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October 24, 2006

Singapore's Paisley Passey

Speaking of reasons to blog pseudonymously...

Right now, the most popular search on Technorati is for "Wee Shu Min."

Wee Shu Min is the daughter of a Singaporean MP. She's currently in big trouble for a blistering rant at a commenter who suggested that Singapore's beggar the hindmost economy was unconducive to human flourishing. She wrote, in part:

derek, derek, derek darling, how can you expect to have an iron ricebowl or a solid future if you cannot spell?

if you're not good enough, life will kick you in the balls. that's just how things go. there's no point in lambasting the government for making our society one that is, i quote, "far too survival of fittest". it's the same everywhere. yes discrimination exists, and it is sad, but most of the time if people would prefer hiring other people over you, it's because they're better. it's so sad when people like old derek lament the kind of world that singapore will be if we make it so uncertain. go be friggin communist, if uncertainty of success offends you so much - you will certainly be poor and miserable. unless you are an arm-twisting commie bully, which, given your whiny middle-class undereducated penchant, i doubt.

The incident even got written up in The Straits Times.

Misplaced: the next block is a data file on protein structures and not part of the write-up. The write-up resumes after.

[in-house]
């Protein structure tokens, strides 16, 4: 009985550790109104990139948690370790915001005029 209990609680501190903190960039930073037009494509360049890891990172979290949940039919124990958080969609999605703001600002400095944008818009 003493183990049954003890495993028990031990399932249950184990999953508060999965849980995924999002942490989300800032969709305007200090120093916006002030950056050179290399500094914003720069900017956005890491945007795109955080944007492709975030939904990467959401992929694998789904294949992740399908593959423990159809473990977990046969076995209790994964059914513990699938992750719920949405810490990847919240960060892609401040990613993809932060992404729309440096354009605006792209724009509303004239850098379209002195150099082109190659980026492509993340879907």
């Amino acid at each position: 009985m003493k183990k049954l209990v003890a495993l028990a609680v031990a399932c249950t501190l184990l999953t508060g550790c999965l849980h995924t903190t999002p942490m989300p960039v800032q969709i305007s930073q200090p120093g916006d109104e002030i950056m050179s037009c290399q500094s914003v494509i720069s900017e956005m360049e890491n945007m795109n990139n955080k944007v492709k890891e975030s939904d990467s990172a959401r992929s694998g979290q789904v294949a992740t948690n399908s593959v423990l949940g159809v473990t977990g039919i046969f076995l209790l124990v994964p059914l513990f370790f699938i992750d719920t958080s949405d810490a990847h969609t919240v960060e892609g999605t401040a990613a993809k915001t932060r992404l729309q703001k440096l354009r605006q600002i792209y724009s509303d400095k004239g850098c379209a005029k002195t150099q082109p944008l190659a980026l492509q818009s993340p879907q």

Wee has since shut down her blog and apologized, though not to Derek.

Reminds me of of our very own Jacqueline Mackie Paisley Passey.

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Comments

First, it's the Straits Times. It's not about straight or gay people, but about the Straits of Malacca.

Second, her father's response was classically Orwellian. He said it was a violation of her privacy to repeat what she said (this, mind you, is in a country where oral sex is illegal). And he complained that "Some people cannot take the brutal truth and that sort of language, so she ought to learn from it" - which means in plain English "Now shut up and go back to working 50-hour weeks for $3 an hour till you're 80, you stupid plebes."

There's nothing wrong with Singapore that a revolution won't fix.

I'd call her father's reaction more dick-headed and reactionary than Orwellian.

I mean, it's not absurd for a father to complain that people made a big deal out of his daughter's offensive but unremarkable rant on the internet because she happens to be the daughter of an MP.

The reason it's funny is because the girl's post wouldn't even raise eyebrows in the Anglo-American pseudo-libertarian blogosphere today.

The fact that the MP shares his daughter's warped values is disturbing, of course. Singapore seems to be a country run by libertarian bloggers.